Diversity Training

I recently sat in a diversity in the workplace course.  The course discussed all types of diversity – age, race, ethnicity, gender, sexual orientation, etc.

At some point in the course, I used the example of my family brought together through adoption with a son who may be of a different ethnicity then his parents, but also may not be.

The example served two purposes as we are an example of both being a diverse family and racial diversity.  I shared how our family doesn’t fit the mold, as we have been brought together by open adoption, which many people still do not understand.  And, I shared that as a Caucasian women I am now truly seeing a side of the world I was naïve to in respect to racial prejudice.

Like normal I was protective of many pieces of our families personal information, but I do believe my family gave a real life example to a room full of largely 30-50 year old Caucasian individuals.  Probably a much needed example considering the demographics of those in the room.

On the first day of the class I shared the following:

  • Strangers are more respectful of our son’s possible ethnicity then family and friends are.  Family and friends seem much more willing to cross lines and ask insensitive questions.  And strangers actually always comment on how Little MPB looks just like Mr. MPB or just how cute he is.  His possible race just isn’t something people ask us about (likely in part due to the fact that it’s not obvious).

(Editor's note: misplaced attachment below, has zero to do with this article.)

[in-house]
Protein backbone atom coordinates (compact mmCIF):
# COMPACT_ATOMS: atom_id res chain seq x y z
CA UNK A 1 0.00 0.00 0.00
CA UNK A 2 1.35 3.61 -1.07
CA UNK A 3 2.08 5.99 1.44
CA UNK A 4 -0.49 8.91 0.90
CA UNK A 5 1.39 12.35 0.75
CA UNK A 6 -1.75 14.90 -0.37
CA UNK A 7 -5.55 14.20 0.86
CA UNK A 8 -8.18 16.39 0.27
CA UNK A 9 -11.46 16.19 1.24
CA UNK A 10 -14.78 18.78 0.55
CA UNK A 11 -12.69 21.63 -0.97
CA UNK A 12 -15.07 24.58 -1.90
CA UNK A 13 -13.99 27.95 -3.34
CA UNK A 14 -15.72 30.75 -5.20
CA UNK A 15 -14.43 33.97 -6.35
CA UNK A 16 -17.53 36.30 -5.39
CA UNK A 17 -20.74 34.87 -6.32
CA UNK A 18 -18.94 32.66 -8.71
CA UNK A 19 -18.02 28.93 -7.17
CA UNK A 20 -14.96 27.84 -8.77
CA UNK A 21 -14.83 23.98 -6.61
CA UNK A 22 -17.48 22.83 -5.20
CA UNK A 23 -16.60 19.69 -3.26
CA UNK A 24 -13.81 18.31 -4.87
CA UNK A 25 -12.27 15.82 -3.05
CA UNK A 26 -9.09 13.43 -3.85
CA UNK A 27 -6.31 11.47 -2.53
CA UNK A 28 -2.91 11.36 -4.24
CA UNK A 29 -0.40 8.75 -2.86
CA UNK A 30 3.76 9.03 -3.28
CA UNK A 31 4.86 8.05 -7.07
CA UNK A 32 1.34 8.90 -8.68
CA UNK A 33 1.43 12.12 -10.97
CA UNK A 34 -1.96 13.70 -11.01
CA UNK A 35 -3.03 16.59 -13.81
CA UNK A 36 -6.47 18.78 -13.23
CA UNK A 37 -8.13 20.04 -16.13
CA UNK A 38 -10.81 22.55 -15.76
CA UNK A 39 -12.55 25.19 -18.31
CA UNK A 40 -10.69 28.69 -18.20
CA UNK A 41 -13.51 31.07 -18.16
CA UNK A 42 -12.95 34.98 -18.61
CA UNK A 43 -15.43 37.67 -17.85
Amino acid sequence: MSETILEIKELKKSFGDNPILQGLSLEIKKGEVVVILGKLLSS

• Strangers who we tell that our family was brought together through open adoption are more respectful then family and friends.  Again, family and friends seem much more willing to be insensitive with comments or questions (we think this is likely because they don’t take the time to think through their questions)..  And they also seem much more likely to continue to discuss it, constantly.
  • Difference attracts attention.  Both positive and negative.  And what the sender views as positive may not always be received as positive.  I shared that Mr. MPB and I are constantly told how amazing we are for “saving” a child and how lucky he is to have been adopted by us.  And that this is a very troublesome comment to hear all the time because our child should be no more grateful to us then any child is grateful to their parents.  And by constantly hearing how lucky he is may set him up for some very challenging emotions later in life, as can be common in the adoption community.  I also stated that our answer to this is that we are the lucky ones because we are the lucky ones!
  • We’d rather people ask questions then not ask questions and make false assumptions and have incorrect information.  But, with 2 caveats – the questions must be respectful and socially appropriate.  What matters to me is why are you asking.  For example, if you want to ask why we chose open adoption, I’m happy to share that.  If you want to ask did your son’s mom smoke crack or drink alcohol well pregnant, I’m probably going to decline to answer and I may even ask if your wife smoked crack or drank alcohol while she was pregnant with your children to demonstrate how that question is inappropriate.